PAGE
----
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extra tariffs on it? clemens: the auto sector is important for the german economy, one out of 10 jobs in manufacturing comes from that sector. that sector is in a big restructuring. otto tariffs in the u.s. continue to be a risk but there is more. there is the diesel scandal, the , the sector is facing the challenges. it is a big transition. francine: the most writing aspect of the german economy this year is deterioration of the manufacturing and industrial sector. are we bottoming out now? have we seen the worst? clemens: that is not clear. it is a divided economy of strong service and construction, but we still see very low orders. most companies are planning to cut production, so i don't think we see the bottom bottoming out yet in that sector. francine: many market participants, in addition to the
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new president of the european central bank, have been urging germany to do more in terms of opening the purse strings and doing more fiscal spending. number today point to the fact germany can loosen the purse strings? clemens: i think it doesn't. we have some stabilization, we do have growth. it is mostlys coming from the outside, from exports, which are weak. what the government do with traditional fiscal stimulus policy is difficult. i think structural policies are more important. improved investment conditions in germany are in the long-term, if you imagine increasing fiscal spending on infrastructure at the moment with the construction sector, which runs at full capacity, it is difficult. we need a more medium-term perspective and do the right thing in the medium-term.
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francine: you also have a weak coalition politically. how difficult is it to get reform through when politics are rocky? clemens: that certainly is a challenge. the political parties forming the coalition at the moment are mostly worrying about themselves. the social democrats are looking for new leadership. there is a contest within the conservative party for the candidate for the chancellorship. this coalition should focus more on the situation of the economy rather than itself. francine: thank you so much, mr. clemens fuest, o the ifo institute. we are back with peter schaffrik of rbc. so far, has christine lagarde been effective at getting what she is expecting from government? peter: frankly, we don't know. only spoken on a few occasions and particularly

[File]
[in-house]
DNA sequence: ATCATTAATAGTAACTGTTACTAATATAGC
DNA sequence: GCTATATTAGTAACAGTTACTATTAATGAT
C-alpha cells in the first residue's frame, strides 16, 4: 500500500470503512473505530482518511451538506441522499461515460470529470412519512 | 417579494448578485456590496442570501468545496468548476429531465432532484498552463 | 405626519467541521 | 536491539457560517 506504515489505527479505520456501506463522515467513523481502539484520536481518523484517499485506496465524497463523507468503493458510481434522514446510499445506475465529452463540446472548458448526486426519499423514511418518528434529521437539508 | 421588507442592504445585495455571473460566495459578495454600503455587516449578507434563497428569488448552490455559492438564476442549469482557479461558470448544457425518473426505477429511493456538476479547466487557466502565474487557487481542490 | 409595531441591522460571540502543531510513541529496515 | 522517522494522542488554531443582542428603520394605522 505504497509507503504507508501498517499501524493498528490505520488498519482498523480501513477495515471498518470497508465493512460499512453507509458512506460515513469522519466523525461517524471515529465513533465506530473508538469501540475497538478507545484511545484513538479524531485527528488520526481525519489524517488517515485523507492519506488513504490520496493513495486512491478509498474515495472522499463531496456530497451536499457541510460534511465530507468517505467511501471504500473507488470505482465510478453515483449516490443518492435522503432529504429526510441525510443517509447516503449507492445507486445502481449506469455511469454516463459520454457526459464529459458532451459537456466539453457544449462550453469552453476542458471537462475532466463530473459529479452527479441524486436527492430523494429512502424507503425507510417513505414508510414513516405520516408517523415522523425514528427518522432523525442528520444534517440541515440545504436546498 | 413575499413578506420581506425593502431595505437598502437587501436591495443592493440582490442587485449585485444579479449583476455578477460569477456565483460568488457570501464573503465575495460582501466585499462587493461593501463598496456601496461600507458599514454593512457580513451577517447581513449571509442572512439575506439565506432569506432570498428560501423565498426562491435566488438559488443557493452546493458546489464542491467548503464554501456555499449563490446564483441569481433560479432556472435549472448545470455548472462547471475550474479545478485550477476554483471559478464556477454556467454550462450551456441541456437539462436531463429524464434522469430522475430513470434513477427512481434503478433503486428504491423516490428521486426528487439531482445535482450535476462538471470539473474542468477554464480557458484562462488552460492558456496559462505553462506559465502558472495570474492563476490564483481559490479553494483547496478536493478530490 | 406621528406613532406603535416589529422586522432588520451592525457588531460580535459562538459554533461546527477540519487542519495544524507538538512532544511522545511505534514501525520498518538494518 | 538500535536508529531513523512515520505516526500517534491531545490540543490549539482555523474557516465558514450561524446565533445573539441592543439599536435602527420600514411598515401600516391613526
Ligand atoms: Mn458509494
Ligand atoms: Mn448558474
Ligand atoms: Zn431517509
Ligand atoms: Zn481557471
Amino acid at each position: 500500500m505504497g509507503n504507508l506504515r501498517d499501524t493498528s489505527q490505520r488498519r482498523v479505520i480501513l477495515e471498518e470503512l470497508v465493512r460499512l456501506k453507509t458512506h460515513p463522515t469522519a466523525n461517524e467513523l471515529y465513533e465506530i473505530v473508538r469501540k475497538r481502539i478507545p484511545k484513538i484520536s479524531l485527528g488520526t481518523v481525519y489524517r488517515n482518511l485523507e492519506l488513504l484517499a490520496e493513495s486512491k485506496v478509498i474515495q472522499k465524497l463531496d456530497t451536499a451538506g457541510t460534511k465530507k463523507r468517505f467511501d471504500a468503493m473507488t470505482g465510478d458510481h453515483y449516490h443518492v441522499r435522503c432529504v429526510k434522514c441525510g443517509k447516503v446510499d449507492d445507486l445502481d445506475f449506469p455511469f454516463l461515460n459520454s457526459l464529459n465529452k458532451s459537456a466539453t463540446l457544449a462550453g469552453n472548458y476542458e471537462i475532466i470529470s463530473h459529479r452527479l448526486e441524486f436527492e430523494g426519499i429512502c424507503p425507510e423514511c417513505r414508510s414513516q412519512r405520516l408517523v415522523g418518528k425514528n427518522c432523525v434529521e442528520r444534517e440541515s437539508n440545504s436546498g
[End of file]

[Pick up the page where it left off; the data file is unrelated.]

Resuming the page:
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the most recent communication was not very relevant for policy, fiscal or monetary. we all assume, including ourselves, that as far as physical is concerned, she will be blowing the same trumpet as draghi has been, because they realize within the ecb that a, their policies have limits, and secondly, they can't do much more heavy lifting. someone else needs to take over. we assume she will blow the same trumpet, but we don't know. francine: do you think germany will do more fiscal spending? peter: first of all, i want to underline the point we just heard from clemens fuest. germany is already doing something. sometimes that is not appreciated. however, i do think there is more that can be done, particularly as far as infrastructure spending. i'm not entirely convinced by the argument we heard nothing can be done.
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will it happen is the more likely question and important for markets. i wouldn't bank on it, that we get a big spending splash from germany. francine: because we need a contraction of 5% to get to that point? peter: unfortunately, i think that is typically the way this goes. before the german government makes radical changes, it needs a radical crisis before hand and we'll keep our fingers crossed. soon't think that is likely, if we are bottoming out as we just heard, and i think there is a decent chance, we will probably get more trickle rather than a big deluge. francine: what happens to euro given the backdrop? peter: euro-dollar is just as much driven by what is going on in the u.s. my hunch would be if we get a rebound, stabilization to a small rebound in europe, the euro will probably benefit from it, but overall, will it be a
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massive euro rally? i don't think so. francine: peter schaffrik from rbc capital market stays with us. next, lvmh go shopping. it snaps up tiffany for $16 billion. we will discuss the biggest ever luxury deal and how they will transform tiffany, and what kind of opportunities they see elsewhere. bloomberg, speaking to the lvmh chief executive shortly. makingre talking about tiffany more like another company, maybe a way to hire and eventually. this is bloomberg. ♪ when it comes to using data, everyone is different.
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during xfinity mobile beyond black friday. plus, you can save up to $400 a year. click, call or visit a store today. francine: a review to china. hong kong pro-democracy forces win by a landslide in local elections in a vote against the
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government. boris johnson launches a manifesto pledging to hire more nurses, cut taxes for working people, and get brexit done. and lvmh puts a ring on it. they agree to buy tiffany's. this is "bloomberg surveillance ." i'm francine lacqua in london. let's check on the movers with annmarie hordern. annmarie: lvmh and tiffany's, bernard arnault is having breakfast at tiffany's. than 6% inp more premarket, and lvmh higher in european trading since they inked the deal. the bidding started at 100 20 and they got to 135, the biggest deal in the luxury space. lvmh is getting a portfolio of jewelry. tenddoes cosmetic clothing, but not so much jewelry. with tiffany's, they can unseat